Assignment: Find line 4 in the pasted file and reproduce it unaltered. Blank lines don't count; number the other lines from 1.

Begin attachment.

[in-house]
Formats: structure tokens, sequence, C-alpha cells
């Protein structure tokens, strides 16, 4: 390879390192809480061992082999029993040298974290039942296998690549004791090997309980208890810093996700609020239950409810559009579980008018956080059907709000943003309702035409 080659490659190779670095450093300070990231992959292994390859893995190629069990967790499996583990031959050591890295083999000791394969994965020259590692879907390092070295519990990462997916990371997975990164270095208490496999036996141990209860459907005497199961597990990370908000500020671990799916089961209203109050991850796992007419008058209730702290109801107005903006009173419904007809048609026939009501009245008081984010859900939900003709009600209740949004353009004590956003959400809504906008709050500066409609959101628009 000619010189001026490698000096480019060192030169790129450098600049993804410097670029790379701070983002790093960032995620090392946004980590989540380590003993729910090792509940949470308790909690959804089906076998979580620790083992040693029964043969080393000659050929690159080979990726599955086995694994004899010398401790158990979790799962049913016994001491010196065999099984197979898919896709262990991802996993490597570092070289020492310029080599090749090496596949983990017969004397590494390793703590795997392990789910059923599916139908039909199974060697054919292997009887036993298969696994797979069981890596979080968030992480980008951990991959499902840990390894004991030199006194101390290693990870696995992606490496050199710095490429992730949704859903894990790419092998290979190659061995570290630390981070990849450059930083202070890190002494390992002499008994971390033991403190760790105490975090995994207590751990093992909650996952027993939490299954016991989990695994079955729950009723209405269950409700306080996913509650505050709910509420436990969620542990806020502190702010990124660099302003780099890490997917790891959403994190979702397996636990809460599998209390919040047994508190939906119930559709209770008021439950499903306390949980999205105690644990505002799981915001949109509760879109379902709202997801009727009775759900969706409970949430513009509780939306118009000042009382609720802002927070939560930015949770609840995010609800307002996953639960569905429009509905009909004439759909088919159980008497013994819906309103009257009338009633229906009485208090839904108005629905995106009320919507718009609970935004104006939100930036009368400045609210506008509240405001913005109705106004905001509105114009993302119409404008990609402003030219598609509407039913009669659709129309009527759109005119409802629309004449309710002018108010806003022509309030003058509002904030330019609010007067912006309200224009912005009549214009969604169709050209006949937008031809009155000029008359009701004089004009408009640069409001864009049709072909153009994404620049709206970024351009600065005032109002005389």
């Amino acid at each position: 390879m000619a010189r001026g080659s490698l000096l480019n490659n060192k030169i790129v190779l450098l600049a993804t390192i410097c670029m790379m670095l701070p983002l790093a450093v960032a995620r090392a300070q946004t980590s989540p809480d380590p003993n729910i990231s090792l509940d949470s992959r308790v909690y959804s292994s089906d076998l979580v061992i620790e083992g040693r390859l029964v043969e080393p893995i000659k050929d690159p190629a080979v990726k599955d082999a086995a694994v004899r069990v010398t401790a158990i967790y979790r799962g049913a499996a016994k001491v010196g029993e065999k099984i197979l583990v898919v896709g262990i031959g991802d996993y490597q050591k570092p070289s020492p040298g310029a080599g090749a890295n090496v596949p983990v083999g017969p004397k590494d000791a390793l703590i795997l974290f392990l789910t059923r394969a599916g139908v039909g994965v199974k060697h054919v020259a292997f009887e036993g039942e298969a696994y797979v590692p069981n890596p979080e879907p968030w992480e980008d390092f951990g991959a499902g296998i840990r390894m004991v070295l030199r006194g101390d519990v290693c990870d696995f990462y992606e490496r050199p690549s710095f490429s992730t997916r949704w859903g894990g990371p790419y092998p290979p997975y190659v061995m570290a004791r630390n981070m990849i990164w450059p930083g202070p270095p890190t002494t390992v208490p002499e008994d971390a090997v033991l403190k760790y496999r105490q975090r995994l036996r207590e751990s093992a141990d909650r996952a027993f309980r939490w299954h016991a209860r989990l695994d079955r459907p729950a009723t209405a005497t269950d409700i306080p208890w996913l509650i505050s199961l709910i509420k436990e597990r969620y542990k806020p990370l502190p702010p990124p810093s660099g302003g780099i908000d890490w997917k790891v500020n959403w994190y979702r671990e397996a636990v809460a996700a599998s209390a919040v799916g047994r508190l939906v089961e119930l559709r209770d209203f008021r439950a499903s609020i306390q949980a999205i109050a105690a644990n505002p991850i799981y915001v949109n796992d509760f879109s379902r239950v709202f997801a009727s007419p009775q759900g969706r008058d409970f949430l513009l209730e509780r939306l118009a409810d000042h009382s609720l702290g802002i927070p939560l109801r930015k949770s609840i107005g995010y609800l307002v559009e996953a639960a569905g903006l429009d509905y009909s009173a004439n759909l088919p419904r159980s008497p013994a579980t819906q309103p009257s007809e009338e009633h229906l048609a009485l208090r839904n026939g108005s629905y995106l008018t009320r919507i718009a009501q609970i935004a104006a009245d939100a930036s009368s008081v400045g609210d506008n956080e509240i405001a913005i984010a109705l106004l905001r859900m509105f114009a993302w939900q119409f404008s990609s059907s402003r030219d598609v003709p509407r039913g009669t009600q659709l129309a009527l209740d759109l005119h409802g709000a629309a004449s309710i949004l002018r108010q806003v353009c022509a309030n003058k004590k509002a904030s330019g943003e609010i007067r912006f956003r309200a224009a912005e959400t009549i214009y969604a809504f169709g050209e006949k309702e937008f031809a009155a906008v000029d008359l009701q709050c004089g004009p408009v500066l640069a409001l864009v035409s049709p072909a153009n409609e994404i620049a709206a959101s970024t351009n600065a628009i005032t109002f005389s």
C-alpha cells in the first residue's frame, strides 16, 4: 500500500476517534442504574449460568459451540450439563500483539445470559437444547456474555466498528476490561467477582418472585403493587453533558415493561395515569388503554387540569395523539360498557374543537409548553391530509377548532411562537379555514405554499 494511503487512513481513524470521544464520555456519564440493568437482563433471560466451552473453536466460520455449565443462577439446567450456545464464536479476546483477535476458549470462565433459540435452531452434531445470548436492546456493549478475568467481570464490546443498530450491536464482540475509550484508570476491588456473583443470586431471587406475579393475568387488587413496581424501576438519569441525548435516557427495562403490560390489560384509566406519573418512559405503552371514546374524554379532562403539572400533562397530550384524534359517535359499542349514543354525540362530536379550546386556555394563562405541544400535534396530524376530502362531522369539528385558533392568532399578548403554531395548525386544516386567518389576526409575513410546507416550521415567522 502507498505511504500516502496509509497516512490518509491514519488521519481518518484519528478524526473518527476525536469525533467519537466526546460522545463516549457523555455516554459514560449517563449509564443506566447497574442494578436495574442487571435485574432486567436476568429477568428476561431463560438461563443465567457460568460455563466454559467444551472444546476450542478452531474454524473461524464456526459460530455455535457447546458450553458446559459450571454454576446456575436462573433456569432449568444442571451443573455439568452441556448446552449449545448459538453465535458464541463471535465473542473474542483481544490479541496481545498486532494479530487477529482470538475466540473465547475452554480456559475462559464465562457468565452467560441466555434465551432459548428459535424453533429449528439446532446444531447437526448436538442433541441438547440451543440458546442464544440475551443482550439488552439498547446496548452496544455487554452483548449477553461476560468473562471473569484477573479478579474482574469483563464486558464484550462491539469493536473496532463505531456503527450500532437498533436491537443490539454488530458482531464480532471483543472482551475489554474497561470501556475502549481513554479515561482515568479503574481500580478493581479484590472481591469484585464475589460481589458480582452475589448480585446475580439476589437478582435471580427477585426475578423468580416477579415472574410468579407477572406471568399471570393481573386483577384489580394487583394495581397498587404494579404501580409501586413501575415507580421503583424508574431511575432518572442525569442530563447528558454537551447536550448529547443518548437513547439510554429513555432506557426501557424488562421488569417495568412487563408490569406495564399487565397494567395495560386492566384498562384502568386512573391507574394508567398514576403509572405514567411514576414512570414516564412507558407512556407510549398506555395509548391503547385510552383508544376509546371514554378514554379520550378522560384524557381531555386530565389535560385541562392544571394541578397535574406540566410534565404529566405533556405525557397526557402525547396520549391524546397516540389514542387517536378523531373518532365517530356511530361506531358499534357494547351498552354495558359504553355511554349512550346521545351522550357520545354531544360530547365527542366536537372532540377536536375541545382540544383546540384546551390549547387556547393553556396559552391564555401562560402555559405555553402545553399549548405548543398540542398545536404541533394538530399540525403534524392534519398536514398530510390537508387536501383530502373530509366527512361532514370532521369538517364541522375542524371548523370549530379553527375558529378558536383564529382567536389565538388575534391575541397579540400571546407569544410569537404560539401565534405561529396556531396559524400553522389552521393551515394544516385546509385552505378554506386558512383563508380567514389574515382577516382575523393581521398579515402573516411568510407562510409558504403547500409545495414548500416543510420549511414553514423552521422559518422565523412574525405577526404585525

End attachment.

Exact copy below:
């Amino acid at each position: 390879m000619a010189r001026g080659s490698l000096l480019n490659n060192k030169i790129v190779l450098l600049a993804t390192i410097c670029m790379m670095l701070p983002l790093a450093v960032a995620r090392a300070q946004t980590s989540p809480d380590p003993n729910i990231s090792l509940d949470s992959r308790v909690y959804s292994s089906d076998l979580v061992i620790e083992g040693r390859l029964v043969e080393p893995i000659k050929d690159p190629a080979v990726k599955d082999a086995a694994v004899r069990v010398t401790a158990i967790y979790r799962g049913a499996a016994k001491v010196g029993e065999k099984i197979l583990v898919v896709g262990i031959g991802d996993y490597q050591k570092p070289s020492p040298g310029a080599g090749a890295n090496v596949p983990v083999g017969p004397k590494d000791a390793l703590i795997l974290f392990l789910t059923r394969a599916g139908v039909g994965v199974k060697h054919v020259a292997f009887e036993g039942e298969a696994y797979v590692p069981n890596p979080e879907p968030w992480e980008d390092f951990g991959a499902g296998i840990r390894m004991v070295l030199r006194g101390d519990v290693c990870d696995f990462y992606e490496r050199p690549s710095f490429s992730t997916r949704w859903g894990g990371p790419y092998p290979p997975y190659v061995m570290a004791r630390n981070m990849i990164w450059p930083g202070p270095p890190t002494t390992v208490p002499e008994d971390a090997v033991l403190k760790y496999r105490q975090r995994l036996r207590e751990s093992a141990d909650r996952a027993f309980r939490w299954h016991a209860r989990l695994d079955r459907p729950a009723t209405a005497t269950d409700i306080p208890w996913l509650i505050s199961l709910i509420k436990e597990r969620y542990k806020p990370l502190p702010p990124p810093s660099g302003g780099i908000d890490w997917k790891v500020n959403w994190y979702r671990e397996a636990v809460a996700a599998s209390a919040v799916g047994r508190l939906v089961e119930l559709r209770d209203f008021r439950a499903s609020i306390q949980a999205i109050a105690a644990n505002p991850i799981y915001v949109n796992d509760f879109s379902r239950v709202f997801a009727s007419p009775q759900g969706r008058d409970f949430l513009l209730e509780r939306l118009a409810d000042h009382s609720l702290g802002i927070p939560l109801r930015k949770s609840i107005g995010y609800l307002v559009e996953a639960a569905g903006l429009d509905y009909s009173a004439n759909l088919p419904r159980s008497p013994a579980t819906q309103p009257s007809e009338e009633h229906l048609a009485l208090r839904n026939g108005s629905y995106l008018t009320r919507i718009a009501q609970i935004a104006a009245d939100a930036s009368s008081v400045g609210d506008n956080e509240i405001a913005i984010a109705l106004l905001r859900m509105f114009a993302w939900q119409f404008s990609s059907s402003r030219d598609v003709p509407r039913g009669t009600q659709l129309a009527l209740d759109l005119h409802g709000a629309a004449s309710i949004l002018r108010q806003v353009c022509a309030n003058k004590k509002a904030s330019g943003e609010i007067r912006f956003r309200a224009a912005e959400t009549i214009y969604a809504f169709g050209e006949k309702e937008f031809a009155a906008v000029d008359l009701q709050c004089g004009p408009v500066l640069a409001l864009v035409s049709p072909a153009n409609e994404i620049a709206a959101s970024t351009n600065a628009i005032t109002f005389s």